Taking Care Of The Kids

The most important comment made last week during a public meeting on education held at John Marshal High School in Glen Dale came from a resident of that community. He is Dr. James Wilson, and it is fortunate that he happens to be a member of the West Virginia Board of Education.

Much of what state board members have heard during their “listening tour” of West Virginia has involved the instructional process. Wilson took a different tack.

“When I went on the board, I thought by improving standards and things like that, it would improve our, quote ‘test scores’,” Wilson commented last Wednesday evening. “I’m not so sure that’s the most important thing for us now,” he added. “We need to take care of the kids first.”

Parents are supposed to take care of the kids. Schools are supposed to educate them. We all know that.

But things have changed, and we all know ­– or think we do — what’s to blame: the drug abuse crisis.

As Wilson pointed out, some parents aren’t providing for their children’s basic needs very well. He said he has been told of some teachers who take children home with them “because they have nowhere else to go.”

That really happens, folks. And some children, probably more than you think, wouldn’t get enough to eat if not for breakfasts and lunches at school and, often, backpacks of snacks sent home with them.

As I’ve written previously, the state Supreme Court’s decisions are full of horror stories about children mistreated by their drug-addicted parents. If you want a sample, go to the high court’s website (courtswv.gov) and click on the “Opinions” tab. Look for cases in which initials, not full names, are used to identify children who have been taken from their parents for their own good.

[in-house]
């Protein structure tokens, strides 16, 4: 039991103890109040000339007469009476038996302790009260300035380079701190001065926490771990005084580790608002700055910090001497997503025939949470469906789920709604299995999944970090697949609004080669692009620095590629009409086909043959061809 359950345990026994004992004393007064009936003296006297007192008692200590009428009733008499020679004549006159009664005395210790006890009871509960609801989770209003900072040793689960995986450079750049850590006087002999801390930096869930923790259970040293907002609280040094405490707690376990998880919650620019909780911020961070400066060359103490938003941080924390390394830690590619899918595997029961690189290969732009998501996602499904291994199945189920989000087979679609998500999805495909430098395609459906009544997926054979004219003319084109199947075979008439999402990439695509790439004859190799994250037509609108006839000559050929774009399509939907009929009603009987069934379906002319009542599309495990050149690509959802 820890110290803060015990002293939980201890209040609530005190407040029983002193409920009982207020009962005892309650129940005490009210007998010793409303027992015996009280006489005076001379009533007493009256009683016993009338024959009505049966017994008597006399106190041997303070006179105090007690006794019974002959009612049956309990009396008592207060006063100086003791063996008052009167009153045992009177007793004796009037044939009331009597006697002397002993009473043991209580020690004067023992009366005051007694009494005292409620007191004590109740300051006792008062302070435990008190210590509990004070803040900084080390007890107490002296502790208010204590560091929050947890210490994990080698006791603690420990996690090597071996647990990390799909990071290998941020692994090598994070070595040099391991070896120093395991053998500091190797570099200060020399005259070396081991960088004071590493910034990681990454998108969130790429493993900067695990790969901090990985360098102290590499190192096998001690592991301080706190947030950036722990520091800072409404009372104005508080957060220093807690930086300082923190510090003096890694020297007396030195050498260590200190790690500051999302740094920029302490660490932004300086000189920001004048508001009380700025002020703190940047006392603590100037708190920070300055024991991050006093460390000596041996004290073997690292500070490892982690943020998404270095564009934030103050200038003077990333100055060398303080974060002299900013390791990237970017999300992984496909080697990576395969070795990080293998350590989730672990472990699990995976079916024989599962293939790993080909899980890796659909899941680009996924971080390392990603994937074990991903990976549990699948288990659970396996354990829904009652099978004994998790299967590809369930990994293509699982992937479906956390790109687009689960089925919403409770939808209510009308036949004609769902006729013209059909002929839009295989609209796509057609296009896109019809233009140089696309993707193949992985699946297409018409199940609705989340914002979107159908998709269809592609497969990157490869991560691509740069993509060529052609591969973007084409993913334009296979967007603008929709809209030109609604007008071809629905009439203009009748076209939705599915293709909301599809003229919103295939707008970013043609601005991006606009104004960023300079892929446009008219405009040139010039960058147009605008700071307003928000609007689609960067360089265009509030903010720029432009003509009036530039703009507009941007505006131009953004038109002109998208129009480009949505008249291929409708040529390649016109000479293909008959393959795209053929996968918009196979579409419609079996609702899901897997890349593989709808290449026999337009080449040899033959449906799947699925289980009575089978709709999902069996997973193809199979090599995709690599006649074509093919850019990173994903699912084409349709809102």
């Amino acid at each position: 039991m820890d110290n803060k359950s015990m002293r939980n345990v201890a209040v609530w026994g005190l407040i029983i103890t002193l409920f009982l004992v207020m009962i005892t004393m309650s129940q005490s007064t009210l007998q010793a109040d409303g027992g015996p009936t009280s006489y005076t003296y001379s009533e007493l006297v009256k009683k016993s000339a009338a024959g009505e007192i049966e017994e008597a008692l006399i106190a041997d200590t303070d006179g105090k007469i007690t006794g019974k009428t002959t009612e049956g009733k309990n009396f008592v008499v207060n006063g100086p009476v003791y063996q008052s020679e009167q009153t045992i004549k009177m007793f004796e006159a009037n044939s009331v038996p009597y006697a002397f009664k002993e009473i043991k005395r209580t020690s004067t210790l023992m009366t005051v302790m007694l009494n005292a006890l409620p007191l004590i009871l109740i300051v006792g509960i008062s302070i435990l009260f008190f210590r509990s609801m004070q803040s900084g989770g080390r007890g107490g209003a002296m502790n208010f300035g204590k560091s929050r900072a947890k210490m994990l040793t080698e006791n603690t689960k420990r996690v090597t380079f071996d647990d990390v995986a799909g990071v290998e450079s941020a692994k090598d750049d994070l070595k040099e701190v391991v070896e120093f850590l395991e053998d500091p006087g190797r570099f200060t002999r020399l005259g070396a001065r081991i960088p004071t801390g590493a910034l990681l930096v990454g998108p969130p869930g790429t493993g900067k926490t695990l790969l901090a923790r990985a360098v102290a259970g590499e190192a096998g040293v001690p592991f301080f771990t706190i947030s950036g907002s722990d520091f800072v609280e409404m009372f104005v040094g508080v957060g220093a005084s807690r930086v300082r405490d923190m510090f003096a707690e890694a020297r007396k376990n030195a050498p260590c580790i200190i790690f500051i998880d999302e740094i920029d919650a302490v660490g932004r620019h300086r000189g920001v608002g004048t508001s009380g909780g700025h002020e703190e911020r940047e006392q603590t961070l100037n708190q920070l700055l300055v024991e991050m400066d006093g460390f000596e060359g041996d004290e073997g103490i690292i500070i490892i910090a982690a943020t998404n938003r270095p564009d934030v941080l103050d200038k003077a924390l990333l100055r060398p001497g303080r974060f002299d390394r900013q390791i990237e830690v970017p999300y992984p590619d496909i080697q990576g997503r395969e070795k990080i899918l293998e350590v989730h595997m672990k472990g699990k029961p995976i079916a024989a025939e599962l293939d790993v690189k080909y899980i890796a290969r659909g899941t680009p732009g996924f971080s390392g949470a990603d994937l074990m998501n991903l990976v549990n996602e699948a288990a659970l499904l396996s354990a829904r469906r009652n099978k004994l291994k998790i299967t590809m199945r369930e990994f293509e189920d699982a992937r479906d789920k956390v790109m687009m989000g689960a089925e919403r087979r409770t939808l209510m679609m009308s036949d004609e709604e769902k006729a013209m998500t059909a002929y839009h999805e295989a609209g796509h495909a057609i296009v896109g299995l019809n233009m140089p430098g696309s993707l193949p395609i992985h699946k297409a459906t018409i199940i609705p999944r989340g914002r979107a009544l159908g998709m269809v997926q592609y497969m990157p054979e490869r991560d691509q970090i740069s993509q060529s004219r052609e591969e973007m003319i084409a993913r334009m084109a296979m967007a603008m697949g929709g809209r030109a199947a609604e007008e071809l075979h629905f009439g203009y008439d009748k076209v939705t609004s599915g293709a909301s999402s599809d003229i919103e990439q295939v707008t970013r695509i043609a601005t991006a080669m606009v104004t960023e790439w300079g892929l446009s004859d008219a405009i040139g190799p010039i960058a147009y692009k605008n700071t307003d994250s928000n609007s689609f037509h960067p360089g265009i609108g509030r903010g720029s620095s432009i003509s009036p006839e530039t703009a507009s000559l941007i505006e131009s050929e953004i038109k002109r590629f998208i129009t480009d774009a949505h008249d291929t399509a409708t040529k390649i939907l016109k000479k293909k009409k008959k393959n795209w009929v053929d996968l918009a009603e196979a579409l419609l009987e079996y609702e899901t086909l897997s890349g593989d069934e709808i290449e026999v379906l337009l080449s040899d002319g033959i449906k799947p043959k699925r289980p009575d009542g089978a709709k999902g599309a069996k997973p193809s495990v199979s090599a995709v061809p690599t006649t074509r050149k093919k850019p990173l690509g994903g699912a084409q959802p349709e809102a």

My advice is not to do that. Looking through details of the cases will make you both sick and very, very angry.

Our schools — and many kind, concerned teachers — are the only line of defense some children have against parents who, for one reason or another, aren’t doing their jobs.

Sometimes, drugs have nothing to do with that, by the way. I can tell you horror stories from right here in the Northern Panhandle of children in families where the terms “mother” and “father” apply only in a biological sense.

Don’t get me wrong: The vast majority of parents do all in their power to be good moms and dads. But friends, we’re West Virginians. If even a few children are suffering, we want to help.

Wilson is right. Schools are a good place to start doing that.

Myer can be reached at: mmyer@theintelligencer.net.


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